Reid's criticism of the theory of ideas is regarded as his most important philosophical contribution, while his sensation - perception distinction is considered to be his most important psychological contribution. This is surprising since the sensation - perception distinction is one of the basic tenets of the traditional theory of ideas. In order to face this difficulty, I compare Reid's formulation of the sensation - perception distinction with the traditional approach. Contrary to the prevailing opinion, I show that the two formulations differ on essential issues. Consequently, Reid's criticism of the theory of ideas is compatible with his mature view of the sensation - perception distinction (Section I). Understanding Reid's stand in this matter enables us to discuss some features of his direct approach to perception (Section II), and to compare it to a recent psychological formulation of the direct approach as expressed in the Gibsonian, ecological approach (Section III). The discussion shows the relevance and importance of Reid's view for an adequate description of perception.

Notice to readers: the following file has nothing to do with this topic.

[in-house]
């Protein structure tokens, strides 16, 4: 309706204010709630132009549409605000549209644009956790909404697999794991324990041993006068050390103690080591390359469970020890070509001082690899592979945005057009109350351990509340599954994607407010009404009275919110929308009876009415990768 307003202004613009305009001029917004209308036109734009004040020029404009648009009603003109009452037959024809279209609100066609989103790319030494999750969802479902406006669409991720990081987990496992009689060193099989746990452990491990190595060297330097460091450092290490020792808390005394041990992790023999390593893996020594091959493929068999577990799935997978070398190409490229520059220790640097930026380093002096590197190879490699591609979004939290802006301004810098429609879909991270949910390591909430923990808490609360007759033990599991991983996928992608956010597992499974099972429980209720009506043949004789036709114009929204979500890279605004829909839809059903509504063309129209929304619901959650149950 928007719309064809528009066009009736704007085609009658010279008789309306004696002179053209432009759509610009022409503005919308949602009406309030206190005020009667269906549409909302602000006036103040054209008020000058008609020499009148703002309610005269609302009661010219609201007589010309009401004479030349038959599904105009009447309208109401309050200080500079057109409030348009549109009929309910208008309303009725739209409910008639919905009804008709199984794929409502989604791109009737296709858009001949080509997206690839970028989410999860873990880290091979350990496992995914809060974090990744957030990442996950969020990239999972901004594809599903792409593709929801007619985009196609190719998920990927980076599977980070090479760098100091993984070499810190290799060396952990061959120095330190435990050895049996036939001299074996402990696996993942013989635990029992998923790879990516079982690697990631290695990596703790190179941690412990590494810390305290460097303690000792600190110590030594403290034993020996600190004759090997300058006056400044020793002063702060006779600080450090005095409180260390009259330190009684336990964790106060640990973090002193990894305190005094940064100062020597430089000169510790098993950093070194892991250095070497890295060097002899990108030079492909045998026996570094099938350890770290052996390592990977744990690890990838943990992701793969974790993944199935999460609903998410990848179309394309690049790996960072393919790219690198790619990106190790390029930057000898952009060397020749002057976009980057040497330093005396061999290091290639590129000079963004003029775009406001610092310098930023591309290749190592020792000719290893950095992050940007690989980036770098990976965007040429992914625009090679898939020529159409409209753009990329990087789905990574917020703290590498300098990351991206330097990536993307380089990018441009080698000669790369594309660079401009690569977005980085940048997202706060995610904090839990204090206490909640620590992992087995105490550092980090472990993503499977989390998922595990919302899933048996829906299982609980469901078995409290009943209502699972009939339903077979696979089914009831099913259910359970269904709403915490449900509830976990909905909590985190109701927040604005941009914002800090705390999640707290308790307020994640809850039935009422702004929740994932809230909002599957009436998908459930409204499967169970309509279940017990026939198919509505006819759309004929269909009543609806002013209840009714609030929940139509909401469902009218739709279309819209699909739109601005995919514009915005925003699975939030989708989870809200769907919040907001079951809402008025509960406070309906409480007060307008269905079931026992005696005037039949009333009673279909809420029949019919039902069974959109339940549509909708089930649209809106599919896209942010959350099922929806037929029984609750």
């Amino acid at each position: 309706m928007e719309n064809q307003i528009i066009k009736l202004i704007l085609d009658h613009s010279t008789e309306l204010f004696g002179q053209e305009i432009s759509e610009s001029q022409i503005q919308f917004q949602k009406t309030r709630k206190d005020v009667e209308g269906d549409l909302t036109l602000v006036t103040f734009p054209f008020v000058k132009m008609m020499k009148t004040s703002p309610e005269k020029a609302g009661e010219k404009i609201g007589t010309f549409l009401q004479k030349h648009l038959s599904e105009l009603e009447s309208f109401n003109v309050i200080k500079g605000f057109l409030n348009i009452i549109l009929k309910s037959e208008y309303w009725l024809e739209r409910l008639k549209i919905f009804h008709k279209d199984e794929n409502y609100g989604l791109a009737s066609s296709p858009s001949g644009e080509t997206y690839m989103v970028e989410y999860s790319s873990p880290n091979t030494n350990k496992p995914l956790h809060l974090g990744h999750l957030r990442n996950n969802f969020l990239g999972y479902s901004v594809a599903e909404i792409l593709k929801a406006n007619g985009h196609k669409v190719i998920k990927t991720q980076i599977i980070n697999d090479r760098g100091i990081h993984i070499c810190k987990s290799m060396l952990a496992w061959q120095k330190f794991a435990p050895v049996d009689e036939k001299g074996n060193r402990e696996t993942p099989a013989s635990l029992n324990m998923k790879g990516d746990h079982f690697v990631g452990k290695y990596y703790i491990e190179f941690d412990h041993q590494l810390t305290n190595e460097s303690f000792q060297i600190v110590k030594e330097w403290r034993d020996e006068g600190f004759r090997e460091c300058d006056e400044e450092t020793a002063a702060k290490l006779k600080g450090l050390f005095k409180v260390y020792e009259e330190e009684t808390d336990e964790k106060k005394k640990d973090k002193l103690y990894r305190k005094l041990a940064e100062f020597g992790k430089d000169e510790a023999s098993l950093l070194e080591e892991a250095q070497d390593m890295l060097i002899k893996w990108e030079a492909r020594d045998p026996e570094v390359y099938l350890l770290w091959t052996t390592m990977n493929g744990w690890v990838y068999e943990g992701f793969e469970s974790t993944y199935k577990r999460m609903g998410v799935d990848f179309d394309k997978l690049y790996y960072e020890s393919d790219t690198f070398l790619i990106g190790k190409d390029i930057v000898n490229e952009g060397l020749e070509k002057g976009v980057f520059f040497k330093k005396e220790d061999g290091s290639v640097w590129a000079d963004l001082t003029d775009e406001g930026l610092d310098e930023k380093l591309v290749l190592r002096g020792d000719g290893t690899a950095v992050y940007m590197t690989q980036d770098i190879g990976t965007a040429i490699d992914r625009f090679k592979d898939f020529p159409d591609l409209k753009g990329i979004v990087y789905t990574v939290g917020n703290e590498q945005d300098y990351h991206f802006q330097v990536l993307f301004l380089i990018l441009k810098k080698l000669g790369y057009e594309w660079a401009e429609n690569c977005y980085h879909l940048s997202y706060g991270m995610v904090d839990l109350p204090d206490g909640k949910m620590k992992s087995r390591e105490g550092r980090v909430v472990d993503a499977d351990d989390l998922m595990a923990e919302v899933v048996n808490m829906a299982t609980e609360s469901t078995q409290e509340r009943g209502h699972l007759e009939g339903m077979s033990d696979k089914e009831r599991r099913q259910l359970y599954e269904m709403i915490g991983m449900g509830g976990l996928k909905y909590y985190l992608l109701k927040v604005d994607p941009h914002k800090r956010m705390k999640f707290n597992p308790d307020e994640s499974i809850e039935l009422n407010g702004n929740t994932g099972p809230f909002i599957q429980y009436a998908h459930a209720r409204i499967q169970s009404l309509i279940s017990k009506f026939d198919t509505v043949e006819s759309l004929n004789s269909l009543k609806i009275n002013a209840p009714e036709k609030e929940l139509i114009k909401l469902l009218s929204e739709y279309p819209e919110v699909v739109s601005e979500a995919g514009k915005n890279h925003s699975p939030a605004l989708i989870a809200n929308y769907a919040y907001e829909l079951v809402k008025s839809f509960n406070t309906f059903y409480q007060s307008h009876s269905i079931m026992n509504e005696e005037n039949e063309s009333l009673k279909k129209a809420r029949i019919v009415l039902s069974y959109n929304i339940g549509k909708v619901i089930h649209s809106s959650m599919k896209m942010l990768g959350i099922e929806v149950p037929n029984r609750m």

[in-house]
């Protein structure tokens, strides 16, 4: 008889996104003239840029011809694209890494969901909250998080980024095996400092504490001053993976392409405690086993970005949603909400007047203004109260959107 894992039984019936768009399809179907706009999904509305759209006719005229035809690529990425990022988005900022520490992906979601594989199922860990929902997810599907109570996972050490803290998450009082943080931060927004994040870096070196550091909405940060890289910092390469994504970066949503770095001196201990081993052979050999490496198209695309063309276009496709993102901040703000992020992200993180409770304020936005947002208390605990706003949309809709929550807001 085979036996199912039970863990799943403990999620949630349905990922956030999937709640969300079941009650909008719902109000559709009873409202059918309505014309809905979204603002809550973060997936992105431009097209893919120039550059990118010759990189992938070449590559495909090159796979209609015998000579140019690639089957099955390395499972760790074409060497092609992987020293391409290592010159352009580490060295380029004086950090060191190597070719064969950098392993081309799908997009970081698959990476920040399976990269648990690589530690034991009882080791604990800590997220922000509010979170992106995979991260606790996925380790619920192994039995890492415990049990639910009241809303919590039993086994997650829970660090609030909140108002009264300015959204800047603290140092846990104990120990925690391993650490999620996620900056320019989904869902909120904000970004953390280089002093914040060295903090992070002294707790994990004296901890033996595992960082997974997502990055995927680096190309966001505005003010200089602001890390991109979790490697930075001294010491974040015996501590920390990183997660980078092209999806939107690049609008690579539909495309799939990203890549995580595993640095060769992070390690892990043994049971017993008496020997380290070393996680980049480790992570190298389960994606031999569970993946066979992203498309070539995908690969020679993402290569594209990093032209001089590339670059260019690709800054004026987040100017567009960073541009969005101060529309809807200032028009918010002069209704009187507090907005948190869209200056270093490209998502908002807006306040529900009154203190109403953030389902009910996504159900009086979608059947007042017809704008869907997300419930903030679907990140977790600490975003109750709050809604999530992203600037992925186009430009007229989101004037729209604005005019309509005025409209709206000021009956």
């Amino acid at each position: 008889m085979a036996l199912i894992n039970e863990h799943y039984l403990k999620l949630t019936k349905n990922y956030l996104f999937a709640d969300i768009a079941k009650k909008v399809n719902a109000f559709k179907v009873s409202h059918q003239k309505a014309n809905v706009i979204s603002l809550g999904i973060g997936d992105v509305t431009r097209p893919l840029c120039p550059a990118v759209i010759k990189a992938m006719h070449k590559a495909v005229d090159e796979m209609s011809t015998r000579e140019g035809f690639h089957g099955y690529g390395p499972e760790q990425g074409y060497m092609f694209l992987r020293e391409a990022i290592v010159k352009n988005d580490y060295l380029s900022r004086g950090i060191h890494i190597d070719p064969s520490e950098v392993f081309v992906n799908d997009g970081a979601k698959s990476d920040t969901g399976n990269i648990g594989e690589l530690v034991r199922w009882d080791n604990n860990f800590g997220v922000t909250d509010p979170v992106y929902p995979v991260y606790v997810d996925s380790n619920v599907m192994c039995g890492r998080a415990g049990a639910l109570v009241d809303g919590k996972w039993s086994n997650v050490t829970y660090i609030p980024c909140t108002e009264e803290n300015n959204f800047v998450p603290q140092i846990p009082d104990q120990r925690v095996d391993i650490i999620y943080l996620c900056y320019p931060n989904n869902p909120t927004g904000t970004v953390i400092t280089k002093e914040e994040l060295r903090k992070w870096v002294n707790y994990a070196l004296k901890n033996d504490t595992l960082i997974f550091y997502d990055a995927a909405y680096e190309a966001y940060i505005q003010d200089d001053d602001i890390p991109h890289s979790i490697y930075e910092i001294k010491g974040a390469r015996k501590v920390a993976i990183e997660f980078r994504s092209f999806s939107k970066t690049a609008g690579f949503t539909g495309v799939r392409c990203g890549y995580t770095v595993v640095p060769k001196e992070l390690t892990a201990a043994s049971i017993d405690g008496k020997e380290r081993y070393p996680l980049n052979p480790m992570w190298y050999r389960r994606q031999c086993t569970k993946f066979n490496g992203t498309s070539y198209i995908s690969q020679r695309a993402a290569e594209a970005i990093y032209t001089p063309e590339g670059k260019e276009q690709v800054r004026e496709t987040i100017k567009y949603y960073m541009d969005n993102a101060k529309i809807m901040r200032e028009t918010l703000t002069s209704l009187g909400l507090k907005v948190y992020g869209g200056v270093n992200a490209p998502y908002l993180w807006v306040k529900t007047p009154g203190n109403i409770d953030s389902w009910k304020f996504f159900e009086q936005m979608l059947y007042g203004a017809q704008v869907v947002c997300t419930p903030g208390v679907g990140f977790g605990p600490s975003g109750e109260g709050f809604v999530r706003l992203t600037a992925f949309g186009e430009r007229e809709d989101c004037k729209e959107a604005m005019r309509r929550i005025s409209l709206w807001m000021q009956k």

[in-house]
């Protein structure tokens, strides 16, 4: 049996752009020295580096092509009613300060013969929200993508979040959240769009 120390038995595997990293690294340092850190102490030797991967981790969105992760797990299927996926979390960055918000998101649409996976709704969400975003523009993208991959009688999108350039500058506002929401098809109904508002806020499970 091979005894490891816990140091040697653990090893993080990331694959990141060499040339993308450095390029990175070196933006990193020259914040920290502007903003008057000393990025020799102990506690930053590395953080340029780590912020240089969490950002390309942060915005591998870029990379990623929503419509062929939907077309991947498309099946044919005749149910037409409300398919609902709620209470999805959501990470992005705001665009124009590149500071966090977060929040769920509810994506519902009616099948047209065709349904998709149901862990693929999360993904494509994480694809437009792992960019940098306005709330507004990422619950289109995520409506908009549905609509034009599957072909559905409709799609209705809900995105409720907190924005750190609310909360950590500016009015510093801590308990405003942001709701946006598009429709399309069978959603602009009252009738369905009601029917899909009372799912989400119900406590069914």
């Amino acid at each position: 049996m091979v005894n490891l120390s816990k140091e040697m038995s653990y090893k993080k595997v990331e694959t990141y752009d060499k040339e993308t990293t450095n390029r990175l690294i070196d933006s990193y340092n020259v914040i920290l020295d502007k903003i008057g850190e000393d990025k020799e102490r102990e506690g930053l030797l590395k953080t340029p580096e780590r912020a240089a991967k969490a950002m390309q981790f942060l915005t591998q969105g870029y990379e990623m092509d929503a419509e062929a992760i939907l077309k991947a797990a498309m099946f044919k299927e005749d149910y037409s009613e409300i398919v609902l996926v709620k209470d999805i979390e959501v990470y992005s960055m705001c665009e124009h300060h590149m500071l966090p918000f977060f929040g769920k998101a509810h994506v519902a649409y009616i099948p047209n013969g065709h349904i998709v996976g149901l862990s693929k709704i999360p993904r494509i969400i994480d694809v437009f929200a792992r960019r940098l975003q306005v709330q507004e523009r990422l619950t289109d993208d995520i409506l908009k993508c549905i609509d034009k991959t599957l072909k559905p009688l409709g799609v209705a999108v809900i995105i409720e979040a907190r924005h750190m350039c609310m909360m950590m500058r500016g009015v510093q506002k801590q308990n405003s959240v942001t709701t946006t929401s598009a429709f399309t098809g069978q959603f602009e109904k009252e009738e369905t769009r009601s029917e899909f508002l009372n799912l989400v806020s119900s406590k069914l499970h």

|Number of pages||16|
|Journal||Studies in History and Philosophy of Science|
|State||Published - Mar 1986|
ASJC Scopus subject areas
- History and Philosophy of Science